More than two years after Jeffrey Epstein’s suicide behind bars, and following a shorter-than-expected trial, his longtime companion Ghislaine Maxwell was found guilty of multiple sex trafficking charges.
A New York City jury found that Maxwell was Epstein’s chief enabler, recruiting and grooming young girls for him to abuse. The twelve jurors found Maxwell guilty on five of the six charges she faced, which included: conspiracy to entice minors to travel to engage in illegal sex acts; conspiracy to transport minors with intent to engage in criminal sexual activity; transportation of a minor with intent to engage in criminal sexual activity; sex trafficking conspiracy; sex trafficking of a minor.
The only charge the jury found Maxwell not guilty of was the second count against her, enticement of a minor to travel to engage in illegal sex acts.
U.S. & World
Maxwell sat still and faced forward as the verdict was read remaining stoic behind a black facemask. Afterward, she poured herself a cup of water and leaned over to confer with one of her lawyers, Jeffrey Pagliuca, who patted her on the back. Each member of the jury confirmed to judge that the verdict was unanimous. As she left the courtroom, Maxwell looked briefly at her siblings — who were present each day of the trial — in the front row, but seemed almost expressionless.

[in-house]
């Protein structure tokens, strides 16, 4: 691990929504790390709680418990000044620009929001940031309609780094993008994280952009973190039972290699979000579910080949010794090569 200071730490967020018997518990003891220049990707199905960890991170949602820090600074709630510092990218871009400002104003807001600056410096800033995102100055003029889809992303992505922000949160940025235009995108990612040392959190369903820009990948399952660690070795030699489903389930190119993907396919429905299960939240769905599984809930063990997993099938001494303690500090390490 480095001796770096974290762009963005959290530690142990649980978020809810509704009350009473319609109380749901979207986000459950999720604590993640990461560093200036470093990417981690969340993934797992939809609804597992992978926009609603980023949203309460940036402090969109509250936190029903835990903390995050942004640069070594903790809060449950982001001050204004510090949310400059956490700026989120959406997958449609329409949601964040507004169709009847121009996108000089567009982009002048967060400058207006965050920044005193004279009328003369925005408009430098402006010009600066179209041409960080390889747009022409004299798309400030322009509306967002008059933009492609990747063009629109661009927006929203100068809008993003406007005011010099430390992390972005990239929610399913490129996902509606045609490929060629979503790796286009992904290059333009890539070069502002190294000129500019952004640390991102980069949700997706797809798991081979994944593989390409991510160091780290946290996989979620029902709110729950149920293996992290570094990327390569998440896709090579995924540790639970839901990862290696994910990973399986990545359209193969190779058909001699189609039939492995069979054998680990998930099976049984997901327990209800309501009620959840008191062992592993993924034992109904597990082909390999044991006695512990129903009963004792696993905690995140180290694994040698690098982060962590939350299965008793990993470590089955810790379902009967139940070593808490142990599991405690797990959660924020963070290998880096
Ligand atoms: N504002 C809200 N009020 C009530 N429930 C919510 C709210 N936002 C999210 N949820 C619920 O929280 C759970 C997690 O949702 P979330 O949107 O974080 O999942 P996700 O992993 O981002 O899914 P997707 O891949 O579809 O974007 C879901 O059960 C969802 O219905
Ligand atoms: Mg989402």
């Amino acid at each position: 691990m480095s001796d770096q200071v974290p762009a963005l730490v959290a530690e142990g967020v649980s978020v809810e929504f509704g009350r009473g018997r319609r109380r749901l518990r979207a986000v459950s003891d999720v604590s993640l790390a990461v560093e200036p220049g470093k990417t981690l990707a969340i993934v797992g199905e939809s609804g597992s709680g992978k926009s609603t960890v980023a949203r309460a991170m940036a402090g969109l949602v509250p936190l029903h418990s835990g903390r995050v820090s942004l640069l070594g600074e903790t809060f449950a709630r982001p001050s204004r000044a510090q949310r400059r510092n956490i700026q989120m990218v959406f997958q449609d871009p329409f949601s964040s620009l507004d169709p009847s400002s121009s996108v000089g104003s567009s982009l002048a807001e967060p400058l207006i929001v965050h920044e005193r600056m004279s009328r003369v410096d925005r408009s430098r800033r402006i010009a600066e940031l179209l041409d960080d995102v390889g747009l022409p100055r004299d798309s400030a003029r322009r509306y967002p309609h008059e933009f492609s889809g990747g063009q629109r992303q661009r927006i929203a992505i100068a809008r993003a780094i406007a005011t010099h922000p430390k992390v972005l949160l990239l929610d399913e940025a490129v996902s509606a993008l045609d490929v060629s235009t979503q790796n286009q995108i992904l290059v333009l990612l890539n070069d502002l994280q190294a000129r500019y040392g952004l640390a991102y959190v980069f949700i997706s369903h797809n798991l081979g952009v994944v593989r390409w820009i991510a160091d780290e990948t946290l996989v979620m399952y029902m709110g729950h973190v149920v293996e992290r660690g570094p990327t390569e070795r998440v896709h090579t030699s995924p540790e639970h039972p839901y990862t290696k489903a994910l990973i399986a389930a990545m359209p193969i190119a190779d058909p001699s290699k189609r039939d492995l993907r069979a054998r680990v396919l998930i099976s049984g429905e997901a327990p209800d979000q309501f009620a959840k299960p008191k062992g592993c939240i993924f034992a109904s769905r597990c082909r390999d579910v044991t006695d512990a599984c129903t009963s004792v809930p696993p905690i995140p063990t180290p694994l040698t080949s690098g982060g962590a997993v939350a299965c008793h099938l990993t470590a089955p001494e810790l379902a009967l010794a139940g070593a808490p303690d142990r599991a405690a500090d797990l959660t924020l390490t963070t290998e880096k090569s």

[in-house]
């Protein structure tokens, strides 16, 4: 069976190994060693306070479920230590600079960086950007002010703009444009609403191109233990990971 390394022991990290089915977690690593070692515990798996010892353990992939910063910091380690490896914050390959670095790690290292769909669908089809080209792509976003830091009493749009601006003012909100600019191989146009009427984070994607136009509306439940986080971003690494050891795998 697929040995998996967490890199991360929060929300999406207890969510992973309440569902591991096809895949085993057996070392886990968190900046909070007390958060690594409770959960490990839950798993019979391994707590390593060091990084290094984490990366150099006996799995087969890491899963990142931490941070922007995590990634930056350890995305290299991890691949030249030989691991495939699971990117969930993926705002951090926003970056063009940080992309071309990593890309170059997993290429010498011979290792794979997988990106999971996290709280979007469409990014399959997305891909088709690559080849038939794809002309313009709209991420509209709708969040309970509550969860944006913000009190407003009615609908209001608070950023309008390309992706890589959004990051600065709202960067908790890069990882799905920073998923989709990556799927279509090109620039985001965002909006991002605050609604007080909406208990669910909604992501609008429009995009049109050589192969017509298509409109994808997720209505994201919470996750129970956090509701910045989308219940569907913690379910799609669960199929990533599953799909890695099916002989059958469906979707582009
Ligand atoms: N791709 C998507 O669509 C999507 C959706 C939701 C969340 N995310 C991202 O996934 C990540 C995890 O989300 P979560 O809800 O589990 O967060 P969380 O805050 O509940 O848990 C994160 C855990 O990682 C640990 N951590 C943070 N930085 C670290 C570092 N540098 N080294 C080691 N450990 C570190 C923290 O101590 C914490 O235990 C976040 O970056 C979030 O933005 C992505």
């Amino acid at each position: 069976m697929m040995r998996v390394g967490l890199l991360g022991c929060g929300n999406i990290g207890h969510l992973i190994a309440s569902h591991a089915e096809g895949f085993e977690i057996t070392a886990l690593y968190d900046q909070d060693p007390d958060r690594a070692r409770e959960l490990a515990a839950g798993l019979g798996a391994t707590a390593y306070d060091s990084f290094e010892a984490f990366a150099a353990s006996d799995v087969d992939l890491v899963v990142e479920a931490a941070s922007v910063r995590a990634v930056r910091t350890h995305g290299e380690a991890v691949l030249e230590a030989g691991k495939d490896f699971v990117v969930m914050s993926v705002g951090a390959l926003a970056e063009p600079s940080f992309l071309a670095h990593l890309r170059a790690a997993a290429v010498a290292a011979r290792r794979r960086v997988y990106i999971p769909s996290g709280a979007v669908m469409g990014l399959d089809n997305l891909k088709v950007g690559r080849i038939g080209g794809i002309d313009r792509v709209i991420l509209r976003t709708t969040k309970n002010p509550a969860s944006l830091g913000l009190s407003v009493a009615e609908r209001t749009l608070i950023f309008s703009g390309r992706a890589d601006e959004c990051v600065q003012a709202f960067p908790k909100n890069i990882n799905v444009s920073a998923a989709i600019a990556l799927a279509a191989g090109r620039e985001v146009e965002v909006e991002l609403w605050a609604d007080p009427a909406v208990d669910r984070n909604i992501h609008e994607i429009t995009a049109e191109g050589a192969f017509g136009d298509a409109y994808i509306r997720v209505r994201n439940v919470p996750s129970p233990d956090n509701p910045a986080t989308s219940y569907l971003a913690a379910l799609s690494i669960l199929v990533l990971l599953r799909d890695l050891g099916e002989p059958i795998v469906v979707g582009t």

She did not hug her lawyers on the way out, a marked change from previous days during which Maxwell and her team were often physically affectionate with one another.
“A unanimous jury has found Ghislaine Maxwell guilty of one of the worst crimes imaginable – facilitating and participating in the sexual abuse of children. Crimes that she committed with her long-time partner and co-conspirator, Jeffrey Epstein. The road to justice has been far too long. But, today, justice has been done," Damian Williams, U.S. Attorney for the Southern District of New York, said in a statement. "I want to commend the bravery of the girls – now grown women – who stepped out of the shadows and into the courtroom. Their courage and willingness to face their abuser made this case, and today’s result, possible ... This Office will always stand with victims, will always follow the facts wherever they lead, and will always fight to ensure that no one, no matter how powerful and well connected, is above the law.”
Maxwell was remanded back to Metropolitan Detention Center, where she has been in custody since the days after her arrest. Before the trial was adjourned, the attorney for Maxwell, Bobbi Sternheim, asked the judge about getting a booster shot for Maxwell. Judge Alison J. Nathan said that it was her understanding the booster would be available at MDC.
Maxwell could face up to 60 years in prison at her sentencing, the date of which has not yet been set. The most serious charge, sex trafficking of a minor, alone carries up to a 40-year sentence. However, it is not likely that she will face the maximum time, legal experts said.
"We firmly believe in Ghislaine's innocence, obviously we are very disappointed with the verdict. We have already started working on the appeal, and we are confident that she will be vindicated," said Sternheim, as she left the courthouse.